Uvalde Confidential: Police Training is All About Self-Preservation

Police recruits take the oath. Source: Getty Images/Vox

‘Better to be judged by 12 than carried by six.’

Tragedy in Uvalde, Texas

We’ve all shed tears for the 21 lives lost just before summer break at the Robb Elementary School in the Texas town of Uvalde. Twenty-one beautiful 4th-grade children and two beloved teachers were gunned down on May 24 in another deadly shooting tarnishing this country.

Just seeing the images of their tiny coffins breaks my heart to pieces. How could this be?

40 Minutes

Folks are now asking why the cops waited 40 minutes before going in to eliminate the threat. Anguished parents on the scene pleaded with the police, who set a perimeter around the building, but, as it was alleged, were waiting for a tactical unit from the Border Patrol. “Go in there, go in there!” begged a group of parents.

“Let’s just rush in because the cops aren’t doing anything like they’re supposed to,” screamed Javier Cazares, whose child Jacklyn died that day. According to cellphone video, cops threatened to tase the desperate parents who wanted to take matters into their own hands.

Immobilized cop speaking to angry parents. Source: NBC News
Handcuffed Mom Warned

And then there’s the story of Angeli Gomez, a farmworker who ran to her car from the fields upon hearing there was an active shooter at her kids’ school. She arrived at the school and confronted the police about their inaction. Gomez was temporarily handcuffed by federal authorities.

When she was uncuffed, Gomez hopped a fence, entered the school, and was photographed carrying both of her children out of the building (the two were not in 4th grade and thus were not the targets on that particular day). She said she saw no police in the school.

According to Mother Jones, when Gomez returned home with her kids, she received a call from law enforcement warning her she could be charged with “obstruction of justice” if she took her story to the media. Gomez promptly called CBS News.

Cops performing “crowd control” at Uvalde. Source: The Independent
How Could This Happen?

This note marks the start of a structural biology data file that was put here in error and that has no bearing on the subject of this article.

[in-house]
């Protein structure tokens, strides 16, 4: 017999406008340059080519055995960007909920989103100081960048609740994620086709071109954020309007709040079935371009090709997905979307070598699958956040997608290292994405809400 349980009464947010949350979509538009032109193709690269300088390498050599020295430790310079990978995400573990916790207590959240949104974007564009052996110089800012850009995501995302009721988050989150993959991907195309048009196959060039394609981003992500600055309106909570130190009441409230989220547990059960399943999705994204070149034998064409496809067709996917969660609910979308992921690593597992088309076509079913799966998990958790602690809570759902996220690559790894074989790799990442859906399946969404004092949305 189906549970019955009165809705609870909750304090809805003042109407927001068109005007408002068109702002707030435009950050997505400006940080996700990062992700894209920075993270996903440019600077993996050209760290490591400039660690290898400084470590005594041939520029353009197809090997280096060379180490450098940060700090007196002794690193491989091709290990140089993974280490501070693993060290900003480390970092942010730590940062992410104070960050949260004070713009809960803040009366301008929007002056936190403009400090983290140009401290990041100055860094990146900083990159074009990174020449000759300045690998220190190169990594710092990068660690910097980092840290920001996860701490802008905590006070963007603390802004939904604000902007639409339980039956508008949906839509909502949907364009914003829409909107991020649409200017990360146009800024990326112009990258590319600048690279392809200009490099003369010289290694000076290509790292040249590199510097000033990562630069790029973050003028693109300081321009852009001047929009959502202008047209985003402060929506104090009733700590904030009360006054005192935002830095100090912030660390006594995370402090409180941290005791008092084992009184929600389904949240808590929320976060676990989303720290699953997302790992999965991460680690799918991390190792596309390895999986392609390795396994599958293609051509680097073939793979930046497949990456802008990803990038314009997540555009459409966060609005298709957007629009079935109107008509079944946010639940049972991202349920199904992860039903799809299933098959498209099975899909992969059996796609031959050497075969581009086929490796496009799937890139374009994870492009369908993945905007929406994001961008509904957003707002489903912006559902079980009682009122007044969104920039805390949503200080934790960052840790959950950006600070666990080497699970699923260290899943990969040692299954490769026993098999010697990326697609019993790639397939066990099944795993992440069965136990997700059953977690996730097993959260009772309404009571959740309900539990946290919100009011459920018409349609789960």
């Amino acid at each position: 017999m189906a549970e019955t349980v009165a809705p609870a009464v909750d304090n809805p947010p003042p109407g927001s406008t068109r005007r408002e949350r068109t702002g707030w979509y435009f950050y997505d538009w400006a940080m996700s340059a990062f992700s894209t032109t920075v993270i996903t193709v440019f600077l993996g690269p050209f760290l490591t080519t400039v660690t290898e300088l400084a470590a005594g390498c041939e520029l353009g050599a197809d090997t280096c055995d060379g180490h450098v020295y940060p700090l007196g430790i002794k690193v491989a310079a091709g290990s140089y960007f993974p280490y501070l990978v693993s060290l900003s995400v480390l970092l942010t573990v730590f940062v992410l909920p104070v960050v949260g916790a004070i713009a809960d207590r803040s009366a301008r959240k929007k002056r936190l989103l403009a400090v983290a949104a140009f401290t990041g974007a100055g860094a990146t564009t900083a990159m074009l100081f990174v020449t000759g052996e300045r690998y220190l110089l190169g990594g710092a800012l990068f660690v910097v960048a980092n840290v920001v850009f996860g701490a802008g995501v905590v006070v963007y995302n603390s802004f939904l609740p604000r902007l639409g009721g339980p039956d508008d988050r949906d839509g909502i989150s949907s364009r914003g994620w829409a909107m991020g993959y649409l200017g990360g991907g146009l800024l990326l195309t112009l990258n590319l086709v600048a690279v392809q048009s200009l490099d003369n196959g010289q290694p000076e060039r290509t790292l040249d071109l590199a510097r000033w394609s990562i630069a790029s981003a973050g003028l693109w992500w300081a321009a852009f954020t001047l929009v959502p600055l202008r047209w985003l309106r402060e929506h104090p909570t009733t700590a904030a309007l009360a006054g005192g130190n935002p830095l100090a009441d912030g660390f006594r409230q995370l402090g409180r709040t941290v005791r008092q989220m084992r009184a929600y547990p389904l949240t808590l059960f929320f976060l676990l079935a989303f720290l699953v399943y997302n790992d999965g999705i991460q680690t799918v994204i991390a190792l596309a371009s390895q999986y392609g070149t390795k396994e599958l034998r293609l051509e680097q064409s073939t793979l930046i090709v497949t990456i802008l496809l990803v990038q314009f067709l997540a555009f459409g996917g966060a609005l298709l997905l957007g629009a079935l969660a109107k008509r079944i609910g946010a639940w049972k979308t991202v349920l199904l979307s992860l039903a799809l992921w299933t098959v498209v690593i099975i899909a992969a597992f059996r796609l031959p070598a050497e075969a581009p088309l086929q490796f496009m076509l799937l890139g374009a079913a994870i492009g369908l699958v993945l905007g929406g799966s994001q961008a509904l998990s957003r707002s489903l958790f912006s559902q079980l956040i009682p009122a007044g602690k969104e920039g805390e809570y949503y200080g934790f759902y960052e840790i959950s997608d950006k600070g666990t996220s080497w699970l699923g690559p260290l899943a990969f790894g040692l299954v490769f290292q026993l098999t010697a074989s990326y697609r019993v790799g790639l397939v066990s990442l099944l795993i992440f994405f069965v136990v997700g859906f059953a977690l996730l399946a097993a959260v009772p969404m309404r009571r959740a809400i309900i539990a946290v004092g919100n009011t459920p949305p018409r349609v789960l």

The shock and outrage we all feel boil down to this scenario: An active gunman is roaming the hallways of a school with impunity for over an hour while police wait outside. The incident commander, school district police chief Peter Arredondo, is present and has the authority to act. Parents are pleading with the cops to do something. Do something.


This scenario is reminiscent of what occurred at Columbine High School in Littleton, CO, in 1999. While two students were taking target practice at their classmates inside the school, police created a perimeter surrounding the school and tended to the wounded. Students were inside the school for hours, waiting to be rescued by law enforcement. Finally, cops methodically moved through the building, evacuating students “instead of racing through the corridors, in search of the gunmen.”

In one of many postscripts to the tragedy at Columbine, Joseph Giacalone, a professor at the John Jay College of Criminal Justice and a retired police sergeant, told NPR, “When you have an active shooter, you have to end the threat. Because if you don’t, the person continues on killing.”

That lesson got lost in the dry Texas wind.

In police academy training, an emphasis is on officer safety and “self-improvement.” Source: Bureau of Justice Statistics
Officer Safety Rules

In trying to understand the inertia cops experience when faced with life or death situations, it’s too easy but not very helpful to call them cowardly. Policing is tough work and cops depend on their training to get them through days that most other folks would find unimaginable.

American cops are among the best-trained in the world, but what they’re trained to do is perhaps part of the problem.

We call on Seth W. Stoughton, a former cop who researches policing and especially police training. Stroughton:

Police training starts in the academy, where the concept of officer safety is so heavily emphasized that it takes on an almost religious significance. Rookie officers are taught what is widely known as the “first rule of law enforcement”: To go home at the end of their shift. A common phrase among cops pretty much sums it up: “Better to be judged by 12 than carried by six.”

Seth Stroughton
Broken System

In his article titled, 7 Ways to Fix America’s Broken Policing System, Isaac Scher writes for the Insider:

Police training across the country has no national standards and is heavily based on junk science. By and large, cops are taught…to view the local citizenry as infested with violent criminals, and to prioritize their own safety above all else. The overwhelmingly focus is on threats to the police themselves, not the public.

Isaac Scher

We should be impressed that some of the parents at Uvalde were willing to risk their lives to take on the shooter, without weapons or body armor.

But then, they had not been trained as police.

Andrew Goutman

Andrew Goutman is the editor of The Record.

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